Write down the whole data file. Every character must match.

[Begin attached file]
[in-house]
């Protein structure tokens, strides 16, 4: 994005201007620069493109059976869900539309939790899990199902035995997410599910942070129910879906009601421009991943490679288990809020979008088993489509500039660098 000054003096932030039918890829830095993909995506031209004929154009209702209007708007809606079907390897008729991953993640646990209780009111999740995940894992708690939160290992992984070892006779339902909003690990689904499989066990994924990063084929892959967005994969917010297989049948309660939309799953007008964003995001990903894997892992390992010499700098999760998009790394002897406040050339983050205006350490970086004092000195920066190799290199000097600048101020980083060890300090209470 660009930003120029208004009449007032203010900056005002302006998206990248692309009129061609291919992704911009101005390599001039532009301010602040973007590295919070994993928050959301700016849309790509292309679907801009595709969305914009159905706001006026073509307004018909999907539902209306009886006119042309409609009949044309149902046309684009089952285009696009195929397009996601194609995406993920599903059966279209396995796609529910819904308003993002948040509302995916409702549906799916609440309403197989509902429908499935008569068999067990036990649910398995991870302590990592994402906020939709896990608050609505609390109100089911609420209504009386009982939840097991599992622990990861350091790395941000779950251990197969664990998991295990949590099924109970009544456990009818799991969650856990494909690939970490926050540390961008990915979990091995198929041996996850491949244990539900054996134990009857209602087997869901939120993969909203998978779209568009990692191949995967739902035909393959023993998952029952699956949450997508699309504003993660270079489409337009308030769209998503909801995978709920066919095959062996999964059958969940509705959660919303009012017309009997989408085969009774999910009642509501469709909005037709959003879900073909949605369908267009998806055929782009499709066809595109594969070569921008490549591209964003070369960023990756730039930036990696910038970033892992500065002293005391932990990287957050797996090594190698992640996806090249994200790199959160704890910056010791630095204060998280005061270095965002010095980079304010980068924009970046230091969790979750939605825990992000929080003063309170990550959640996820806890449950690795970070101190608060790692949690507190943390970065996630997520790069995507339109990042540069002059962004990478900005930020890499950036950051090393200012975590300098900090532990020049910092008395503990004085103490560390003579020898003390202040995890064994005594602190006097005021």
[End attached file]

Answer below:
[in-house]
């Protein structure tokens, strides 16, 4: 994005201007620069493109059976869900539309939790899990199902035995997410599910942070129910879906009601421009991943490679288990809020979008088993489509500039660098 000054003096932030039918890829830095993909995506031209004929154009209702209007708007809606079907390897008729991953993640646990209780009111999740995940894992708690939160290992992984070892006779339902909003690990689904499989066990994924990063084929892959967005994969917010297989049948309660939309799953007008964003995001990903894997892992390992010499700098999760998009790394002897406040050339983050205006350490970086004092000195920066190799290199000097600048101020980083060890300090209470 660009930003120029208004009449007032203010900056005002302006998206990248692309009129061609291919992704911009101005390599001039532009301010602040973007590295919070994993928050959301700016849309790509292309679907801009595709969305914009159905706001006026073509307004018909999907539902209306009886006119042309409609009949044309149902046309684009089952285009696009195929397009996601194609995406993920599903059966279209396995796609529910819904308003993002948040509302995916409702549906799916609440309403197989509902429908499935008569068999067990036990649910398995991870302590990592994402906020939709896990608050609505609390109100089911609420209504009386009982939840097991599992622990990861350091790395941000779950251990197969664990998991295990949590099924109970009544456990009818799991969650856990494909690939970490926050540390961008990915979990091995198929041996996850491949244990539900054996134990009857209602087997869901939120993969909203998978779209568009990692191949995967739902035909393959023993998952029952699956949450997508699309504003993660270079489409337009308030769209998503909801995978709920066919095959062996999964059958969940509705959660919303009012017309009997989408085969009774999910009642509501469709909005037709959003879900073909949605369908267009998806055929782009499709066809595109594969070569921008490549591209964003070369960023990756730039930036990696910038970033892992500065002293005391932990990287957050797996090594190698992640996806090249994200790199959160704890910056010791630095204060998280005061270095965002010095980079304010980068924009970046230091969790979750939605825990992000929080003063309170990550959640996820806890449950690795970070101190608060790692949690507190943390970065996630997520790069995507339109990042540069002059962004990478900005930020890499950036950051090393200012975590300098900090532990020049910092008395503990004085103490560390003579020898003390202040995890064994005594602190006097005021």